On 14th October Mrs. Reding visited the Citizens’ Dialogue in Stockholm. The Swedish representative of Soteria International, Mr. Konrad Swenninger brought up the issue of a human rights contradiction between the European Arrest Warrant and the International Convention for protection of Refugees. As an example, Mr. Swenninger mentioned the case of Gregorian Bivolaru, a Romanian political dissident continuously targeted by Romanian authorities and was given political asylum in Sweden. The asylum is now threatened by a European Arrest Warrant issued in June 2013 by Romanian authorities, as a result of a highly controversial decision of the Romanian Supreme Court against Bivolaru.
Acknowledging the case, Mrs. Reding stated that indeed the European Arrest Warrant has been a complicated subject in European politics. She and her team have insisted on precise procedures related to the warrant, so that it cannot be used by national authorities to pursue undemocratic interests. Referring to the situation in Romania, Mrs. Reding is concerned that indeed the country struggles with implementation and respect for democratic procedures. Mrs. Reding reminded the audience that in the summer of 2012, the Directorate General for Justice of the EC, which she conducts, severely criticized the attack on the constitution of Romania attempted by opposing Romanian governing parties.
In meetings 17th October in Brussels several Swedish MEPs expressed their concern and interest to work for the case, and the Romanian misuse of the European Arrest Warrant to pursue political persecution of the refugee Bivolaru.
We remind that earlier in October the case has been discussed at the Human Dimension Implementation meeting organized by OSCE in Warsaw, both in the plenary discussion on the protection of refugees and in the side-event conference organized by Soteria International. Representatives of the Swedish government assured Soteria International and the international community that Sweden takes its international obligations on Human Rights very seriously and reminded that Swedish legislation, as well as European law, foresee that national courts should take consideration of human rights implications in their rulings.
The statement of Swedish governmental representatives and the strong position of Viviane Reding in matters of defending human rights and democratic procedures bring confidence that human rights will be efficiently protected and countries such as Romania, still on their way to democracy, will be given a strong good example and will be prevented in their attempts to disregard or violate the rights of its citizens.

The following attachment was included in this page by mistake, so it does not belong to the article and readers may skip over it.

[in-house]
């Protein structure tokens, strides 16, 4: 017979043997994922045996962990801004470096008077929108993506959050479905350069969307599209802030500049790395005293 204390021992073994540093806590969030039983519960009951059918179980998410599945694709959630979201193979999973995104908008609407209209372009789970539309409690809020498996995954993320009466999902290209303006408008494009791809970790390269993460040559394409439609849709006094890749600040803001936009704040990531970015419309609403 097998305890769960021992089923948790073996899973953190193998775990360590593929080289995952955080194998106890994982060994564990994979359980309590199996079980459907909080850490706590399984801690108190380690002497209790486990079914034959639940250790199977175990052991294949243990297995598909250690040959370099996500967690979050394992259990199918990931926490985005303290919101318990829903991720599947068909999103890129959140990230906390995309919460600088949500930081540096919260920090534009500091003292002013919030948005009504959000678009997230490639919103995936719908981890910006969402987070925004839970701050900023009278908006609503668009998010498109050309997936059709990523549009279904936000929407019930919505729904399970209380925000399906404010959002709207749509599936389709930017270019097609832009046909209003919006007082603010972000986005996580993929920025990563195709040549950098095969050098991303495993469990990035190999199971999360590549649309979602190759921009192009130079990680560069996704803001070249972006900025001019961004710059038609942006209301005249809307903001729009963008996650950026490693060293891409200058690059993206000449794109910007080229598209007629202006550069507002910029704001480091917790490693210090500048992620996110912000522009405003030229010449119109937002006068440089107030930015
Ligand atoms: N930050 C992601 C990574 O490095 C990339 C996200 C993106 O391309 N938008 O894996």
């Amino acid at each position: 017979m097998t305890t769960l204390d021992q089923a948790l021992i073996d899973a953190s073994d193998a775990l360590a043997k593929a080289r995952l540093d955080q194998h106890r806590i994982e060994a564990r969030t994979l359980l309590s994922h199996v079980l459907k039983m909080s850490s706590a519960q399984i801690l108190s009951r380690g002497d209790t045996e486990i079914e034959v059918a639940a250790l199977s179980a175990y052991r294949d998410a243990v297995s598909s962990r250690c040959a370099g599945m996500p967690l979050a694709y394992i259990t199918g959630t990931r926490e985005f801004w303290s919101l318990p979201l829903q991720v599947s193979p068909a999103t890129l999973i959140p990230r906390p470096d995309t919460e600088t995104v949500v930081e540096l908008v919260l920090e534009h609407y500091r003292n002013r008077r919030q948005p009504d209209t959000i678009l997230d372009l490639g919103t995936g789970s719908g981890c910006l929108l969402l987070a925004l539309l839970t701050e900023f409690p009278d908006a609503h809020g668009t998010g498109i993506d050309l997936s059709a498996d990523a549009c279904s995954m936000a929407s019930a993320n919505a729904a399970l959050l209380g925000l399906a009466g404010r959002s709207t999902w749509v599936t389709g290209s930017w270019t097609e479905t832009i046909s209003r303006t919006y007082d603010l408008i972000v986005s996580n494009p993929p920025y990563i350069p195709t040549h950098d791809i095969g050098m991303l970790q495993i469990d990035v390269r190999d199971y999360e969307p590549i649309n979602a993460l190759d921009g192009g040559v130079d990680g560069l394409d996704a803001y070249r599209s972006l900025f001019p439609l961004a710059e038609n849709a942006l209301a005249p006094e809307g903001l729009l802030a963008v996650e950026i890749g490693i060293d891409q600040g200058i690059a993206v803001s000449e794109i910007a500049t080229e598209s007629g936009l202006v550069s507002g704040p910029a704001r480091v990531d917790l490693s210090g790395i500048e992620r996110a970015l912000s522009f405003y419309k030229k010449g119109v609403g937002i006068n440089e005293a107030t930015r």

Here is Viviane Reding's answer at the question regarding the Romanian refugee in Sweden, Gregorian Bivolaru:
"Now, there is a very important question. It is a question – I do not want to speak about this particular case – but about the system. I am the first European Justice Commissioner with power to do things. The first thing I started to do was to create procedural rights for people when they are taken by Police or when they are brought in front of the court so that they have basic rights all over the place, because these rights did not exist. Why these rights did not exists? Because the EU could not make proposals before. And before, and think about the time, it was just after 9/11 and everything was about terrorism and criminality. And Ministers of the Interior created the European Arrest Warrant without any procedural right attached to it. I have attached the procedural rights to the Arrest Warrant and put the Arrest Warrant back on the table and gave out directions to the member states, how they should use it. For instance, many member states try to use it for petty crime as I always call ‘the picklet way’ of using the Arrest Warrant. They asked an extradition for somebody that has stolen something small. That is not the reason of justification. We need to have rules which go to the heart of the matter, which combine security on one hand with rights. Both have to be in equilibrium, both are both sides of the same medal, one without the other should not be allowed anymore. And that is the evolution we have had in the last years to bring the rights to questions of security.
And what do you do then to stop countries from using the system?
Because in the system already is included for what reasons a countries cannot extradite, so this is very much codified and very much included and the Courts also have to decide. By the way, when you are speaking about Romania, just to tell you that Romania had tried to eliminate its Constitutional Court and there again I have put the fist on the table and the Constitutional Court of Romania has survived. We have continuously, and the Minister said it very well, we have continuously attacks on what we consider as basic rights of a democracy. But to have a democracy is not a thing you can learn in some years. Sometimes you need a tradition to be established in order to learn about democracy, so we need to help some of the countries which have come out of dictatorships to democracy from one day to another, to interiorize also the rules of respect which need to be in a democracy. One of the basic rules is the full independence of the courts and the other basic rules and that goes for politics is the full respect of the opposition."